BREWERY AS A BUSINESS: Important Points to Consider

By: Jess Perkins

As an experienced brewery owner or manager, you will agree that starting a brewery is easy; running one is not. There are many different things to consider and plan for when running a brewery, and many of those things only become immediately apparent once you are running a brewery. This article will discuss the major issues that any brewery needs to consider. They are not all equally important; some may even be seen as trivial, but each case has been a stumbling block for at least one brewery in the past.


  Employees of a brewery are so crucial to the success or failure of a brewery. There are several points to consider when hiring employees for your brewery. You will want people who are motivated, responsible, professional, and of course, good at their job.

  It’s important to remember that if you have a small number of employees, you must compromise on at least one of these positions because there aren’t enough people out there with the skills of a great brewer, accountant, salesperson, and bar-tender all rolled into one. It’s not unusual for a brewery to have several business partners who take on different business roles, but this leaves some positions understaffed or unfilled.

  An important point to consider when hiring is that not all employees want to work full-time hours. You need to be able to offer flexible schedules and part-time positions as well as full-time ones. Employee scheduling and planning for business needs/periods throughout the year is a difficult skill and something that requires good time management.

  Employee training is crucial in the brewing business. It is expensive and time-consuming to train new employees, so you want to ensure that the person you hire will be successful. You don’t generally find people willing to work for free, so training costs do fall on the brewery. The more money you invest in your employees, the better they will perform their jobs — it’s as simple as that.

Labor Laws

  It would be wise to familiarize yourself with labor laws in your geographical location, country, and even state/province (if applicable). The U.S., for example, has very different laws in each state, resulting in a complex web of labor laws that can be difficult to navigate through. There are also different laws for different types of employees, e.g., full-time vs. part-time or salaried vs. hourly.

 Breweries that hire non-exempt employees (i.e., those who get overtime pay) should become familiar with the Fair Labor Standards Act (FLSA), which outlines the rules and regulations relative to paying overtime, minimum wage, and child labor.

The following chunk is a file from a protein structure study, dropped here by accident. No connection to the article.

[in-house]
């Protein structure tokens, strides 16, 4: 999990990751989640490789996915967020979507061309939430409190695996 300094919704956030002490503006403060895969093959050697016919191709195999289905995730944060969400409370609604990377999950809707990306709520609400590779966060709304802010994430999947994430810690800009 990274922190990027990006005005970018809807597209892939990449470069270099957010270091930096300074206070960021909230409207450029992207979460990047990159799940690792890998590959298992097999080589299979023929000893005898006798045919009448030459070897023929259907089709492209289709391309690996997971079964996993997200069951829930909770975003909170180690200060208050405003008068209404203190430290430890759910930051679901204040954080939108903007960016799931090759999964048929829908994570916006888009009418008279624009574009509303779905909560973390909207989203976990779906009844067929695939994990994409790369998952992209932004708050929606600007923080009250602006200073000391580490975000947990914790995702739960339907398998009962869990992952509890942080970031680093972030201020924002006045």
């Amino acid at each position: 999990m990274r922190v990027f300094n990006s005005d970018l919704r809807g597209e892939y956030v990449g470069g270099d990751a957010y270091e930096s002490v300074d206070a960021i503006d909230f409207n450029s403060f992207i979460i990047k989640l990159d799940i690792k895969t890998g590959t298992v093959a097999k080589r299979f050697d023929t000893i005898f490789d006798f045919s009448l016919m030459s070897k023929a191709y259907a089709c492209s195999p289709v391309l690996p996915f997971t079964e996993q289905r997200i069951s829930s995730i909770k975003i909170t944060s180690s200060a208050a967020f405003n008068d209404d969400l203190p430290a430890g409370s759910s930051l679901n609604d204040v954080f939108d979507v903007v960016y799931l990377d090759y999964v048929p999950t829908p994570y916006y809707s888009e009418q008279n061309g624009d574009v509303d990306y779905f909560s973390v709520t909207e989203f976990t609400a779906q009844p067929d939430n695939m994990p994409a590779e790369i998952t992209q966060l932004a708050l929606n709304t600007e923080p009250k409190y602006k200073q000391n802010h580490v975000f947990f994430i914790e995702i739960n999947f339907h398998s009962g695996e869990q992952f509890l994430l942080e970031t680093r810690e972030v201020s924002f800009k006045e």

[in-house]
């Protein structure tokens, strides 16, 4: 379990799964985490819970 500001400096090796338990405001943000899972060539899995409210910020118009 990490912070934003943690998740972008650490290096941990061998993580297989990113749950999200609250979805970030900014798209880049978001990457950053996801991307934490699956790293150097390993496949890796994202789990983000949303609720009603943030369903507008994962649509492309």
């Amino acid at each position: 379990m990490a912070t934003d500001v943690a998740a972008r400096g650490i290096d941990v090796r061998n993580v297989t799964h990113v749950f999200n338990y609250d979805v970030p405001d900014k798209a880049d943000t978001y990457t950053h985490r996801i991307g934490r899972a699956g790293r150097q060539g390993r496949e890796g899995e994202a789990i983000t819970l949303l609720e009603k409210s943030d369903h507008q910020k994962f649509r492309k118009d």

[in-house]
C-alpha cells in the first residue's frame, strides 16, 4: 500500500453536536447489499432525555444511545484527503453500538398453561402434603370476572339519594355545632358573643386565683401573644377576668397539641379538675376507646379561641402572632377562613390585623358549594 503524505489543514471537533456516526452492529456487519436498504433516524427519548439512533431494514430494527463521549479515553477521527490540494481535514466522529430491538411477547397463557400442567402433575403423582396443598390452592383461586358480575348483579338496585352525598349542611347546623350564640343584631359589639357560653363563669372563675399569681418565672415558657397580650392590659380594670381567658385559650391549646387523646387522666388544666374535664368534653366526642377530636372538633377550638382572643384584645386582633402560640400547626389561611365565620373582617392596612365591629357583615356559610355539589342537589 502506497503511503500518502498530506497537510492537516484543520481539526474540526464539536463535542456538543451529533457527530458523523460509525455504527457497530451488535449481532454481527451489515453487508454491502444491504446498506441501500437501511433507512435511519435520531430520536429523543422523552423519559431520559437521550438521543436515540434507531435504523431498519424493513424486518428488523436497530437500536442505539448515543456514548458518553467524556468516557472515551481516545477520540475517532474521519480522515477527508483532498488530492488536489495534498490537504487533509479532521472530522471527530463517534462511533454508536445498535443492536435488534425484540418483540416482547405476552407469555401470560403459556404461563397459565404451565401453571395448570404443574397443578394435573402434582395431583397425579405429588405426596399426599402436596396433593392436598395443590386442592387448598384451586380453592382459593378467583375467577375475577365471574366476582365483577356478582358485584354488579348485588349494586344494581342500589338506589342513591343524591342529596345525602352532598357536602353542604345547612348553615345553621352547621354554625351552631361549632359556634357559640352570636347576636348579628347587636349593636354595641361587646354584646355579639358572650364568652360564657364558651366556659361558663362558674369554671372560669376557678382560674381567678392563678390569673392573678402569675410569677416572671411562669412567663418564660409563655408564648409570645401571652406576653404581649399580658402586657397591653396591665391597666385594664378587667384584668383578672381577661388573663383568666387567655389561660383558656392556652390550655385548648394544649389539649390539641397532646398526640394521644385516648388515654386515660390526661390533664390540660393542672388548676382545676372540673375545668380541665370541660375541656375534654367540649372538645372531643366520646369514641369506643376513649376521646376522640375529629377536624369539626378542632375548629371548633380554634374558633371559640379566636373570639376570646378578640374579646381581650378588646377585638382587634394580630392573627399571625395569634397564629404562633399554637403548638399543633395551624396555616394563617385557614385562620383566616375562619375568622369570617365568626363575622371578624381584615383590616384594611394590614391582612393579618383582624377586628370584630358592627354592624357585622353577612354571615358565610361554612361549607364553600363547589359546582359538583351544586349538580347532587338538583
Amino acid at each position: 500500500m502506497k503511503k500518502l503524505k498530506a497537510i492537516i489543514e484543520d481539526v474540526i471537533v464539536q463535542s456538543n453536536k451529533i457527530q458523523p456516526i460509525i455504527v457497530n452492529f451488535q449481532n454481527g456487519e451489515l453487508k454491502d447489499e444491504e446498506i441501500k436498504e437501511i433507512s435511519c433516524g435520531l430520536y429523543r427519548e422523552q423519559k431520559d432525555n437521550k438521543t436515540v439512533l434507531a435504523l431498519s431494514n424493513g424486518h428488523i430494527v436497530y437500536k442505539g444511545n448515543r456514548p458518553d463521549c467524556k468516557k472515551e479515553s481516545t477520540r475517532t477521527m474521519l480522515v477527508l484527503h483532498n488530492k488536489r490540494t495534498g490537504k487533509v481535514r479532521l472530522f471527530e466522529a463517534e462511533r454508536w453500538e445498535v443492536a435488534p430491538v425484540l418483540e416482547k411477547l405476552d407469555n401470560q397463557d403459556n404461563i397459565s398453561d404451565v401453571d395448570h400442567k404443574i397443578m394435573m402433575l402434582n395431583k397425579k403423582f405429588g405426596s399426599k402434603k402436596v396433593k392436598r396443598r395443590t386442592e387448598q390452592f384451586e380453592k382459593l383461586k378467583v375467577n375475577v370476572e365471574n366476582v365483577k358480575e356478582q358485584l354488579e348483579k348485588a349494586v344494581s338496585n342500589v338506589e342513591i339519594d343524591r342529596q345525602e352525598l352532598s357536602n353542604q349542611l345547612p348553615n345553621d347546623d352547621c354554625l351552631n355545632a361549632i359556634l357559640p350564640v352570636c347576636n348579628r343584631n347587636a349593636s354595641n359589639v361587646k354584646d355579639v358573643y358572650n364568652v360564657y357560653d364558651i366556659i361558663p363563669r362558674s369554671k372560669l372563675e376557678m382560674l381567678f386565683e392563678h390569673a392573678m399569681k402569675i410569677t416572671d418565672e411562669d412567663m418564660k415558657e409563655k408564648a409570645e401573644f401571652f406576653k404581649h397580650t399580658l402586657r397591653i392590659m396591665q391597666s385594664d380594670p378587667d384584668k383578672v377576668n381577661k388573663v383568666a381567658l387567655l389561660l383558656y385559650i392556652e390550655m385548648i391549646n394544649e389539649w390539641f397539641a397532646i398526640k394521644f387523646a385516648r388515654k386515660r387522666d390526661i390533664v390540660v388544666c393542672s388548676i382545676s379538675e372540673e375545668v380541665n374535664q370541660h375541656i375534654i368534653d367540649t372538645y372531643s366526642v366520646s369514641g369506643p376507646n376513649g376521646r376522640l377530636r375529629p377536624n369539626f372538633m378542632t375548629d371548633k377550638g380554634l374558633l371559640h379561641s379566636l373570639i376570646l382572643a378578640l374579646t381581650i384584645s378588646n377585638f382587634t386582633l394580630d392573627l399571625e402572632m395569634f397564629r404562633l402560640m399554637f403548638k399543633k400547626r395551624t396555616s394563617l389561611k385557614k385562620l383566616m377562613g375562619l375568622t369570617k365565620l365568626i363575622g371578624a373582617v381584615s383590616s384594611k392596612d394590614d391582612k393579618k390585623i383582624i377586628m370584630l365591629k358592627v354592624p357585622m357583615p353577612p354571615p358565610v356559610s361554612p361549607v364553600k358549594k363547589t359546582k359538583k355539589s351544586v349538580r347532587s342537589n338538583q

Breweries that hire exempt employees (i.e., those who do not get overtime pay) should become familiar with the Internal Revenue Service’s guidelines of what qualifies an employee for “exempt” status. For example, managers may be eligible as exempt under some circumstances, but it is wise to consult with a tax professional if you are unsure.


  There are many different ways to price your beer. There is a powerful perception in the craft brewing industry that all breweries sell their product for “too cheap,” and part of the job of a brewery is to educate consumers on what good beer costs. In fact, some brewers go as far as saying that if you can’t afford their beer, you probably can’t afford craft beer.

  There are many factors to consider when deciding on a price for your product, not the least of which is competing in your market. Price too high and no one will buy your beer, price too low and you may lose money or have to discount the beer very frequently to move it off the shelf — another challenge altogether.

  In addition to that, you have to take into account other factors such as overheads costs (keg size, pour size). You should also understand the difference between pricing off-premise and on-premise bottles and cans. At Untappd, there’s a beer pricing guide that is worth a read for future reference.

  Regardless of how you price your beer, it is a fact that the craft brewing industry is a volume or “spread” business. Very few breweries make money, but those that sell beer to enough people make a decent income at a good spread. If you look at the National Brewers Association’s list of the top 50 craft breweries in the U.S., it becomes apparent that volume is king. Very few of these breweries make significant profits, but they are still thriving because the spread between their production costs and retail prices is greater than most other beer manufacturers.